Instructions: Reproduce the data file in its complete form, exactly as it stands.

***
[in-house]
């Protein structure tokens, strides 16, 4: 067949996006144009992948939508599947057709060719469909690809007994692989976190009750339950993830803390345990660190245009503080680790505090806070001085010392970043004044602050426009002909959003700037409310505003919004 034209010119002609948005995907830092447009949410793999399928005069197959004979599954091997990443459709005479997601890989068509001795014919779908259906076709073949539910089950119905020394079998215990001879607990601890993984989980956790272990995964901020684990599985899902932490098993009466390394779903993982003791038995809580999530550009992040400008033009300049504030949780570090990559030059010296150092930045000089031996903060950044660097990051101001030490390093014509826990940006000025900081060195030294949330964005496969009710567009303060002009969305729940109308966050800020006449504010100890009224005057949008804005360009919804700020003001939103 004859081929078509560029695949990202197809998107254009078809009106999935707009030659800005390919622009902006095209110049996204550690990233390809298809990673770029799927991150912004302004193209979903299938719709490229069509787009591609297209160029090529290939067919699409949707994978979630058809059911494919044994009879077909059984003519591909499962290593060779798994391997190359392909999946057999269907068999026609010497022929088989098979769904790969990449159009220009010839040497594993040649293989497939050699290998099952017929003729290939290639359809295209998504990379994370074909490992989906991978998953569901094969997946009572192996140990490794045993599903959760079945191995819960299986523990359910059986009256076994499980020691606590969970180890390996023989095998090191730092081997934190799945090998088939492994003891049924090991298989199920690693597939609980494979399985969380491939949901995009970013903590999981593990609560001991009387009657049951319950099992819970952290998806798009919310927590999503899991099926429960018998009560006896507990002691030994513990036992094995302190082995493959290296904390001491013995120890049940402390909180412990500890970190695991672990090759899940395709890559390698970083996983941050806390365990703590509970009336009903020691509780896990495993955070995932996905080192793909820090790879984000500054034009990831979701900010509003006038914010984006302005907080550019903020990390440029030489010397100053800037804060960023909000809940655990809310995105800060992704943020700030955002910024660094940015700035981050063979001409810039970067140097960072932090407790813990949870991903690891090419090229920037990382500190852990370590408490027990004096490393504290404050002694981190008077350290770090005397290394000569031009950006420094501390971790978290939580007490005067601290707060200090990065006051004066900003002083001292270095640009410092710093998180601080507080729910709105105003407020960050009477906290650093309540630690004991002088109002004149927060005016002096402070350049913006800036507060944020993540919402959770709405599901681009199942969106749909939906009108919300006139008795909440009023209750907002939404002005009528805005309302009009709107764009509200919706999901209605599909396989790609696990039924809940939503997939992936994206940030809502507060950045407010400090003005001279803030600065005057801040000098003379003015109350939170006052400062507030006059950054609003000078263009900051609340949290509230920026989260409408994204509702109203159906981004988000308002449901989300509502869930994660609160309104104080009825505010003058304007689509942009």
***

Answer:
[in-house]
């Protein structure tokens, strides 16, 4: 067949996006144009992948939508599947057709060719469909690809007994692989976190009750339950993830803390345990660190245009503080680790505090806070001085010392970043004044602050426009002909959003700037409310505003919004 034209010119002609948005995907830092447009949410793999399928005069197959004979599954091997990443459709005479997601890989068509001795014919779908259906076709073949539910089950119905020394079998215990001879607990601890993984989980956790272990995964901020684990599985899902932490098993009466390394779903993982003791038995809580999530550009992040400008033009300049504030949780570090990559030059010296150092930045000089031996903060950044660097990051101001030490390093014509826990940006000025900081060195030294949330964005496969009710567009303060002009969305729940109308966050800020006449504010100890009224005057949008804005360009919804700020003001939103 004859081929078509560029695949990202197809998107254009078809009106999935707009030659800005390919622009902006095209110049996204550690990233390809298809990673770029799927991150912004302004193209979903299938719709490229069509787009591609297209160029090529290939067919699409949707994978979630058809059911494919044994009879077909059984003519591909499962290593060779798994391997190359392909999946057999269907068999026609010497022929088989098979769904790969990449159009220009010839040497594993040649293989497939050699290998099952017929003729290939290639359809295209998504990379994370074909490992989906991978998953569901094969997946009572192996140990490794045993599903959760079945191995819960299986523990359910059986009256076994499980020691606590969970180890390996023989095998090191730092081997934190799945090998088939492994003891049924090991298989199920690693597939609980494979399985969380491939949901995009970013903590999981593990609560001991009387009657049951319950099992819970952290998806798009919310927590999503899991099926429960018998009560006896507990002691030994513990036992094995302190082995493959290296904390001491013995120890049940402390909180412990500890970190695991672990090759899940395709890559390698970083996983941050806390365990703590509970009336009903020691509780896990495993955070995932996905080192793909820090790879984000500054034009990831979701900010509003006038914010984006302005907080550019903020990390440029030489010397100053800037804060960023909000809940655990809310995105800060992704943020700030955002910024660094940015700035981050063979001409810039970067140097960072932090407790813990949870991903690891090419090229920037990382500190852990370590408490027990004096490393504290404050002694981190008077350290770090005397290394000569031009950006420094501390971790978290939580007490005067601290707060200090990065006051004066900003002083001292270095640009410092710093998180601080507080729910709105105003407020960050009477906290650093309540630690004991002088109002004149927060005016002096402070350049913006800036507060944020993540919402959770709405599901681009199942969106749909939906009108919300006139008795909440009023209750907002939404002005009528805005309302009009709107764009509200919706999901209605599909396989790609696990039924809940939503997939992936994206940030809502507060950045407010400090003005001279803030600065005057801040000098003379003015109350939170006052400062507030006059950054609003000078263009900051609340949290509230920026989260409408994204509702109203159906981004988000308002449901989300509502869930994660609160309104104080009825505010003058304007689509942009």